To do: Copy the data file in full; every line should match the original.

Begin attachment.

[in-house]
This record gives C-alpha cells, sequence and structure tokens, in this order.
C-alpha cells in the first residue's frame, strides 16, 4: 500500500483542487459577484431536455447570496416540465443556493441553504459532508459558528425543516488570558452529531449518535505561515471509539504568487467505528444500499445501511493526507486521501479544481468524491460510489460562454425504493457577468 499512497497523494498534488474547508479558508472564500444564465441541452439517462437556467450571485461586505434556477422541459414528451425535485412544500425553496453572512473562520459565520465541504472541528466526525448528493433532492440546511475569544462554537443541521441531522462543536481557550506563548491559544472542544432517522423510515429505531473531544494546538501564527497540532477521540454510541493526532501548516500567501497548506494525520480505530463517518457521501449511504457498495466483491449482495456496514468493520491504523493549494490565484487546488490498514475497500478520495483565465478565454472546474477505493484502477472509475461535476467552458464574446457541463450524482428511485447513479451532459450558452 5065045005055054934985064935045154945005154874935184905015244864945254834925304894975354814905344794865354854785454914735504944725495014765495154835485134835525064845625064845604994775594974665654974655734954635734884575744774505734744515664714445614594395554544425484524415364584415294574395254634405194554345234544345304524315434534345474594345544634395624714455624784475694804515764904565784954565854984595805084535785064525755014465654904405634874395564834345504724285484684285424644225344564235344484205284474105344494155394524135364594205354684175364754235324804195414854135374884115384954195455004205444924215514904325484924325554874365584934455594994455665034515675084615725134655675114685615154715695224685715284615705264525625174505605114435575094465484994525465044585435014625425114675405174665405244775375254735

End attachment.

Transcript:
[in-house]
This record gives C-alpha cells, sequence and structure tokens, in this order.
C-alpha cells in the first residue's frame, strides 16, 4: 500500500483542487459577484431536455447570496416540465443556493441553504459532508459558528425543516488570558452529531449518535505561515471509539504568487467505528444500499445501511493526507486521501479544481468524491460510489460562454425504493457577468 499512497497523494498534488474547508479558508472564500444564465441541452439517462437556467450571485461586505434556477422541459414528451425535485412544500425553496453572512473562520459565520465541504472541528466526525448528493433532492440546511475569544462554537443541521441531522462543536481557550506563548491559544472542544432517522423510515429505531473531544494546538501564527497540532477521540454510541493526532501548516500567501497548506494525520480505530463517518457521501449511504457498495466483491449482495456496514468493520491504523493549494490565484487546488490498514475497500478520495483565465478565454472546474477505493484502477472509475461535476467552458464574446457541463450524482428511485447513479451532459450558452 5065045005055054934985064935045154945005154874935184905015244864945254834925304894975354814905344794865354854785454914735504944725495014765495154835485134835525064845625064845604994775594974665654974655734954635734884575744774505734744515664714445614594395554544425484524415364584415294574395254634405194554345234544345304524315434534345474594345544634395624714455624784475694804515764904565784954565854984595805084535785064525755014465654904405634874395564834345504724285484684285424644225344564235344484205284474105344494155394524135364594205354684175364754235324804195414854135374884115384954195455004205444924215514904325484924325554874365584934455594994455665034515675084615725134655675114685615154715695224685715284615705264525625174505605114435575094465484994525465044585435014625425114675405174665405244775375254735